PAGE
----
(Adds Herbalife CEO response and background)
By Svea Herbst-Bayliss
Dec 19 Activist investor William Ackman
confirmed on Wednesday that he is betting against the stock of
Herbalife Ltd in a move that sent shares of the weight
management product company reeling and sparked a caustic rebuke
from its chief executive officer.
Ackman, who oversees $11 billion in assets at Pershing
Square Capital Management, told Reuters that he was shorting
Herbalife when asked about the matter on Wednesday. The
company's share price tumbled more than 12 percent, becoming, at
one point, the day's biggest percentage loser on the New York
Ackman is one of the world's most closely watched hedge fund
managers and invests in a handful of companies, where he often
pushes for change from the inside. Earlier this year, he won a
proxy contest at Canadian Pacific Railway, which helped
him unseat top management.
His latest move in Herbalife could spur other short-sellers
to follow suit, industry analysts said.
On Thursday, the fund manager is scheduled to lay out his
argument for the move at a hastily arranged investment
presentation in New York. But Wall Street was already abuzz with
the move on Wednesday afternoon when his position became public.
The move is particularly noteworthy because Pershing Square
became the first hedge fund to publicly acknowledge its short
position in Herbalife, with some investors beginning to
question its business strategy.
The fund is best known for taking long positions in
companies, like Procter & Gamble and JC Penney,
which it is pushing for change.
Herbalife is a global direct-selling company that sells
weight-management products, nutrition supplements, energy drinks
and skin-care lotions through 2.7 million distributors in 81
countries. Distributors make money based not only on their own
product sales to consumers but on the sales of others they
sponsor and bring into the business.
As the news of Ackman's position spread, so did reaction to
Herbalife CEO Michael Johnson, speaking on CNBC, said the
United States "would be better when Bill Ackman is gone."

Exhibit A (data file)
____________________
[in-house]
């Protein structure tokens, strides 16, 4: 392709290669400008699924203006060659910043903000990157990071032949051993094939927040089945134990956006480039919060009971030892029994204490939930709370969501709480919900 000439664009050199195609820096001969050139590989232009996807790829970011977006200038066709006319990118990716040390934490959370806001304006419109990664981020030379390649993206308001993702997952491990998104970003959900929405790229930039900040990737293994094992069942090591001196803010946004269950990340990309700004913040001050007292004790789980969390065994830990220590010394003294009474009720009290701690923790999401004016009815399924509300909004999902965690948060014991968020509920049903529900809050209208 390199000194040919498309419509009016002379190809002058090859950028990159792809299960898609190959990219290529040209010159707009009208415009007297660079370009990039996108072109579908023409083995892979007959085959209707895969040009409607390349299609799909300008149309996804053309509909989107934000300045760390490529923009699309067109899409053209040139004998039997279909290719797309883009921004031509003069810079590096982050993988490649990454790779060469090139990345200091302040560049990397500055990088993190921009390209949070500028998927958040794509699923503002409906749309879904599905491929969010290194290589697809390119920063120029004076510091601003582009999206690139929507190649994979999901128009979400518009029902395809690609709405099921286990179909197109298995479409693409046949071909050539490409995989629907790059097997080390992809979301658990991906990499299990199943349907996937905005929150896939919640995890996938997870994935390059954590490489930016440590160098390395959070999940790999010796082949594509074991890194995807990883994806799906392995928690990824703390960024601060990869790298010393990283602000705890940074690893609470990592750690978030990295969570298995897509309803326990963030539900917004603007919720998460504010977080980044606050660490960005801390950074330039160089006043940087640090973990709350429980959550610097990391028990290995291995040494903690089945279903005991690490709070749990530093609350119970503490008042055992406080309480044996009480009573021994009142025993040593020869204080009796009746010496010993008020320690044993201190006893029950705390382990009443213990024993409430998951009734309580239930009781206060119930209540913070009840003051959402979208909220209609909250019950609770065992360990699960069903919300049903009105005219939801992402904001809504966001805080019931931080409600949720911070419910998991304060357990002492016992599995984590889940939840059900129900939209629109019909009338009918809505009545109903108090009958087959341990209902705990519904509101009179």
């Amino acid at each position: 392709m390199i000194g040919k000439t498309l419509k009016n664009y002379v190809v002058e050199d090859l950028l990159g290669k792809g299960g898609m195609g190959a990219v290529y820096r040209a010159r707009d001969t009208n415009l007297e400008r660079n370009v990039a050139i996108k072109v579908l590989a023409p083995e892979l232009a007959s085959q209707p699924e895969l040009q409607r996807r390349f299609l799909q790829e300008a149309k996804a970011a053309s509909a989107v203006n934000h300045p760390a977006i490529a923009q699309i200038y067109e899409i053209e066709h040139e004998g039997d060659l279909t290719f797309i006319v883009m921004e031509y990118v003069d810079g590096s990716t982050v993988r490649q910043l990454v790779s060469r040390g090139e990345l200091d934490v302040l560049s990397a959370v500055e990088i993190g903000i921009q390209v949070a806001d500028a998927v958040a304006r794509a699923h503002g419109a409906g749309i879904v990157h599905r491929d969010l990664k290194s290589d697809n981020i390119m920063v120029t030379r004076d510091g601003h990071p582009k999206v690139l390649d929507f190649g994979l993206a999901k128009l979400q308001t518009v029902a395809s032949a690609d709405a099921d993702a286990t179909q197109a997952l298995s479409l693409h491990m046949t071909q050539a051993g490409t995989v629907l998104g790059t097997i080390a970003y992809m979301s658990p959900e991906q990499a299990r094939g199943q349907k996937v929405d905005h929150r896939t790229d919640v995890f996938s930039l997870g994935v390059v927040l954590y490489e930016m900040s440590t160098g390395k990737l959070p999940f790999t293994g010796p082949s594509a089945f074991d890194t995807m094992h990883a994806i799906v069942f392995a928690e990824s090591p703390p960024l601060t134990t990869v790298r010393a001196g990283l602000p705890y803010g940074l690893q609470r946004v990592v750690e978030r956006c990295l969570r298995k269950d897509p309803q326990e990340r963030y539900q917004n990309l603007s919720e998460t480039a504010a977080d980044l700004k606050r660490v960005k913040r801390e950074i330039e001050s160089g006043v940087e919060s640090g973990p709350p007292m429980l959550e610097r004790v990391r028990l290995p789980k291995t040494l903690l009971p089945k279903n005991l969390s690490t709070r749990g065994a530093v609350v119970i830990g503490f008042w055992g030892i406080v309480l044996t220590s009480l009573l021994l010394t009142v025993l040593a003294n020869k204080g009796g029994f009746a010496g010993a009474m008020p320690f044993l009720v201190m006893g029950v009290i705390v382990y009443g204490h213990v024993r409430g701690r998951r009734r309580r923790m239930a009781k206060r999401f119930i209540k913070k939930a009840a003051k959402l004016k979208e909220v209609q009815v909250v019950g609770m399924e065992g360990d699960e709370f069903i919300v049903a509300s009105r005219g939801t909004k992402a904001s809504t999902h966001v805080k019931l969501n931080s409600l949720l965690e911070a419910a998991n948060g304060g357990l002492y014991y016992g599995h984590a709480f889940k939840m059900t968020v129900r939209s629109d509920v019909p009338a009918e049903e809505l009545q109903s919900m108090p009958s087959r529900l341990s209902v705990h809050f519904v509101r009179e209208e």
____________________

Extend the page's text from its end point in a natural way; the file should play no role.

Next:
Later Wednesday, Johnson responded in a public statement to
what he said were Ackman's allegations about Herbalife operating
like a "pyramid scheme."
"The allegation that Herbalife is a pyramid scheme is bogus.
Make no mistake: Today's announcement isn't about Herbalife's
business model," he said. "It's about Bill Ackman's business
Johnson added: "We urge the SEC to investigate these series
of events to protect the rights of investors. This appears to be
yet another attempt to illegally manipulate the market by a
group of overzealous short-sellers."
Meanwhile, bearish options activity in the stock jumped.
"I am seeing about 8,200 December $35 strike puts being
bought all around 2:30 p.m. eastern time. This is being
accompanied by a rise in the implied volatility for the next 30
days in Herbalife options, suggesting massively higher risk for
shares in the near term," said Ophir Gottlieb, managing director
of options analytics firm Livevol in San Francisco.
Put options are often taken as a bet against a stock. Buying
the $35 strike price suggests the investor in question believes
shares will fall below that level by expiration Friday.
Herbalife shares closed on Wednesday at $37.34, down $5.16,
or 12.14 percent.
Shares in Blyth, another nutritional supplement
maker, also tumbled. They fell 12 percent, ranking as the day's
second-biggest loser behind Herbalife.
For Ackman's investors , the move in Herbalife is sure to
provide a boost at the tail end of an otherwise frustrating year
in which large losses in JC Penny have hurt the fund. Through
November, the main fund is up roughly 7 percent, and thanks to a
bounce in JCP in December, the fund is up about 3 percent this
month, one investor said.
It is believed that Ackman is not alone in his worries about
Herbalife. Other traders who normally short stocks are also said
to be targeting Herbalife.
A person familiar with the thinking of some of the short
sellers said multi-level marketing companies begin operating
like a pyramid scheme when most of their sales are to other
distributors of the product, as opposed to people who have no
connection to the company.
One notable investor believed to be shorting Herbalife is
Jim Chanos, president and founder of Kynikos Associates,
according to a person familiar with the hedge fund manager.
In May, hedge fund manager David Einhorn, who runs
Greenlight Capital, asked Herbalife executives about what
percentage of its products are sold to consumers who are not
distributors and was told that "we don't have visibility to that
level of detail."
Investors had expected Einhorn to make negative remarks
about the stock publicly when he presented his best stock ideas
at the Ira Sohn Investment conference in May, which benefits
childhood cancers. But he was silent on Herbalife. Shares of
Herbalife subsequently rose more than 16 percent on the day.
Einhorn declined to comment on his position on Wednesday.
Ackman will detail the reasons for his bet against
Herbalife, which he's calling his "new investment idea," at what
is being billed as an "Inaugural Sohn Conference Special Event"
on Thursday in New York.
(Additional reporting by Doris Frankel and Caroline Humer;
Editing by Gerald E. McCormick, Jennifer Ablan and Dan Grebler)